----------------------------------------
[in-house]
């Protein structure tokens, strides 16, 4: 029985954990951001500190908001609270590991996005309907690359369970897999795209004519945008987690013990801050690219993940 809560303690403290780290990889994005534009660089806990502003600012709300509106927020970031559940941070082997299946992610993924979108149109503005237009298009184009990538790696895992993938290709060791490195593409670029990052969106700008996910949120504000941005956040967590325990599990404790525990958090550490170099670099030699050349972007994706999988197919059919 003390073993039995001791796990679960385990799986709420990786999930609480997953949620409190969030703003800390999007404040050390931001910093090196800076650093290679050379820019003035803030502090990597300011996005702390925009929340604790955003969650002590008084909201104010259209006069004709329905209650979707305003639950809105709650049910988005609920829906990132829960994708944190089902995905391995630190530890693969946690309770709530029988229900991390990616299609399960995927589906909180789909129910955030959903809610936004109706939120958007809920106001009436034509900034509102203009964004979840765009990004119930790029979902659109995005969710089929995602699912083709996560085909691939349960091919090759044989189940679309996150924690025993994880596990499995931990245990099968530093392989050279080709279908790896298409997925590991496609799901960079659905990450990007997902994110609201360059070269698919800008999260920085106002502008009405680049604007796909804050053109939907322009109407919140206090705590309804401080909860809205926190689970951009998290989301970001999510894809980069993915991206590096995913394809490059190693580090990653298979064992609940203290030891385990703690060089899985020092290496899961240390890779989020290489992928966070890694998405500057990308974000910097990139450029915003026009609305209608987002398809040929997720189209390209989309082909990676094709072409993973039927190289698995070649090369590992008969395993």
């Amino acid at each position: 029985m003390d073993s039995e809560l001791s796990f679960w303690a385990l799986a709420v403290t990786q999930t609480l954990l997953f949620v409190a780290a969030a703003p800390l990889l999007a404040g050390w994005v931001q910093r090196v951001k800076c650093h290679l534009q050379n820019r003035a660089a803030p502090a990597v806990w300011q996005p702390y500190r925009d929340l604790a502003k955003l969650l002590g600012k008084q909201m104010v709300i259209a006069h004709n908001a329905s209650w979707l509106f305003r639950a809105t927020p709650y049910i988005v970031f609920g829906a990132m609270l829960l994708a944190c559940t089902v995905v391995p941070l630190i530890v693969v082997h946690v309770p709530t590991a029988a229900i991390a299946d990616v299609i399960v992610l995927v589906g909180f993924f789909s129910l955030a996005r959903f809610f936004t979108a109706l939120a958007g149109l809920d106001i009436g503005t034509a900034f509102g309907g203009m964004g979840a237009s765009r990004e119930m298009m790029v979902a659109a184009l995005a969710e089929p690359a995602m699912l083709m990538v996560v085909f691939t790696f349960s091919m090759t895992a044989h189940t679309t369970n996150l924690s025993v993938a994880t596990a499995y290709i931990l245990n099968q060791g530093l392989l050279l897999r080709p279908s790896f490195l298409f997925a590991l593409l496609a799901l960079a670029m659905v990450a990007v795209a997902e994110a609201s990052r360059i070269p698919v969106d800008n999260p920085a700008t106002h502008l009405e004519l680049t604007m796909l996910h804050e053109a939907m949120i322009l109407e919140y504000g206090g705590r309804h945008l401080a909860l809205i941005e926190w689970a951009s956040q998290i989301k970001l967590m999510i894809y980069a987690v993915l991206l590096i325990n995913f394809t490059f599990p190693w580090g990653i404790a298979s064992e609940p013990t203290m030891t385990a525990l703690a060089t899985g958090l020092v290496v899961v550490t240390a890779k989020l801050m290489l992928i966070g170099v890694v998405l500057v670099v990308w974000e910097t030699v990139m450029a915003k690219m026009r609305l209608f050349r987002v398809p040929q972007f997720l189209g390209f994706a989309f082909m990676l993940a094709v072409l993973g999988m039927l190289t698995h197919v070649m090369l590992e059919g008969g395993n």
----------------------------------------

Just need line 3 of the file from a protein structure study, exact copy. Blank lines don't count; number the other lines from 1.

């Amino acid at each position: 029985m003390d073993s039995e809560l001791s796990f679960w303690a385990l799986a709420v403290t990786q999930t609480l954990l997953f949620v409190a780290a969030a703003p800390l990889l999007a404040g050390w994005v931001q910093r090196v951001k800076c650093h290679l534009q050379n820019r003035a660089a803030p502090a990597v806990w300011q996005p702390y500190r925009d929340l604790a502003k955003l969650l002590g600012k008084q909201m104010v709300i259209a006069h004709n908001a329905s209650w979707l509106f305003r639950a809105t927020p709650y049910i988005v970031f609920g829906a990132m609270l829960l994708a944190c559940t089902v995905v391995p941070l630190i530890v693969v082997h946690v309770p709530t590991a029988a229900i991390a299946d990616v299609i399960v992610l995927v589906g909180f993924f789909s129910l955030a996005r959903f809610f936004t979108a109706l939120a958007g149109l809920d106001i009436g503005t034509a900034f509102g309907g203009m964004g979840a237009s765009r990004e119930m298009m790029v979902a659109a184009l995005a969710e089929p690359a995602m699912l083709m990538v996560v085909f691939t790696f349960s091919m090759t895992a044989h189940t679309t369970n996150l924690s025993v993938a994880t596990a499995y290709i931990l245990n099968q060791g530093l392989l050279l897999r080709p279908s790896f490195l298409f997925a590991l593409l496609a799901l960079a670029m659905v990450a990007v795209a997902e994110a609201s990052r360059i070269p698919v969106d800008n999260p920085a700008t106002h502008l009405e004519l680049t604007m796909l996910h804050e053109a939907m949120i322009l109407e919140y504000g206090g705590r309804h945008l401080a909860l809205i941005e926190w689970a951009s956040q998290i989301k970001l967590m999510i894809y980069a987690v993915l991206l590096i325990n995913f394809t490059f599990p190693w580090g990653i404790a298979s064992e609940p013990t203290m030891t385990a525990l703690a060089t899985g958090l020092v290496v899961v550490t240390a890779k989020l801050m290489l992928i966070g170099v890694v998405l500057v670099v990308w974000e910097t030699v990139m450029a915003k690219m026009r609305l209608f050349r987002v398809p040929q972007f997720l189209g390209f994706a989309f082909m990676l993940a094709v072409l993973g999988m039927l190289t698995h197919v070649m090369l590992e059919g008969g395993n």